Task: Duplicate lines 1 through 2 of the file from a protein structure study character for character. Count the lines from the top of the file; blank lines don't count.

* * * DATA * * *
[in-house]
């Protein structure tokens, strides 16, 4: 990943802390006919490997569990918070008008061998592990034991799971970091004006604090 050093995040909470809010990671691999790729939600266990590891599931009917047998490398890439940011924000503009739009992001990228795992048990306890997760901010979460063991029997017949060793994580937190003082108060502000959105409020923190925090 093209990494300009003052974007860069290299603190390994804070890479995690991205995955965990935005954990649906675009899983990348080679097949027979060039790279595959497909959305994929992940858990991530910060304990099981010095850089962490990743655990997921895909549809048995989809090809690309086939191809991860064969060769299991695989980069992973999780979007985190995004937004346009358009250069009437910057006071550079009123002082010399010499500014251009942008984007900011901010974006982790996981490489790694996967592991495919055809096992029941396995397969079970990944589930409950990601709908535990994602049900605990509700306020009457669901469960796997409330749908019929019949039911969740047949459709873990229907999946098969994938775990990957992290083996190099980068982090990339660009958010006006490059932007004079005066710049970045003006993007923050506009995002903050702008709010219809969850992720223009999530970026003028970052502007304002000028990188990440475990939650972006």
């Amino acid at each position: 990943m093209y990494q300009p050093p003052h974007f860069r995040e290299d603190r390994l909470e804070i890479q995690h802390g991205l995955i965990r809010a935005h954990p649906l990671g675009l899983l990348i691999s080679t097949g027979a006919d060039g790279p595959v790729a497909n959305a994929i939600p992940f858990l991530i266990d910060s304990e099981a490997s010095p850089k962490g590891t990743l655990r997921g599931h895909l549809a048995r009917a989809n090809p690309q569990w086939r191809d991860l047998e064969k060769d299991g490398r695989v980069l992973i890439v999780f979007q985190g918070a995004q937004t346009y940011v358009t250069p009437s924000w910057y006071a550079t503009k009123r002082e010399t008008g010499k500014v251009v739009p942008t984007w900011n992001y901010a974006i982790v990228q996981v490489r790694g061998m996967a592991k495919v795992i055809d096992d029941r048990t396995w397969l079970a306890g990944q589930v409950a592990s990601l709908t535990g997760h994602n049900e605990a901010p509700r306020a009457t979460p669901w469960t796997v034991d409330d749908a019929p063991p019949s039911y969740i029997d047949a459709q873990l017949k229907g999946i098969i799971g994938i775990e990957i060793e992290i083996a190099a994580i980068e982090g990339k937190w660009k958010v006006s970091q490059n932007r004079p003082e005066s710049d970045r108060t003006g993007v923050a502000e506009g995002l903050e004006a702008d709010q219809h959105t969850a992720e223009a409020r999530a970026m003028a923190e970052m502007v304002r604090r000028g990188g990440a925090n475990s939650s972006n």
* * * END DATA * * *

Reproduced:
[in-house]
């Protein structure tokens, strides 16, 4: 990943802390006919490997569990918070008008061998592990034991799971970091004006604090 050093995040909470809010990671691999790729939600266990590891599931009917047998490398890439940011924000503009739009992001990228795992048990306890997760901010979460063991029997017949060793994580937190003082108060502000959105409020923190925090 093209990494300009003052974007860069290299603190390994804070890479995690991205995955965990935005954990649906675009899983990348080679097949027979060039790279595959497909959305994929992940858990991530910060304990099981010095850089962490990743655990997921895909549809048995989809090809690309086939191809991860064969060769299991695989980069992973999780979007985190995004937004346009358009250069009437910057006071550079009123002082010399010499500014251009942008984007900011901010974006982790996981490489790694996967592991495919055809096992029941396995397969079970990944589930409950990601709908535990994602049900605990509700306020009457669901469960796997409330749908019929019949039911969740047949459709873990229907999946098969994938775990990957992290083996190099980068982090990339660009958010006006490059932007004079005066710049970045003006993007923050506009995002903050702008709010219809969850992720223009999530970026003028970052502007304002000028990188990440475990939650972006």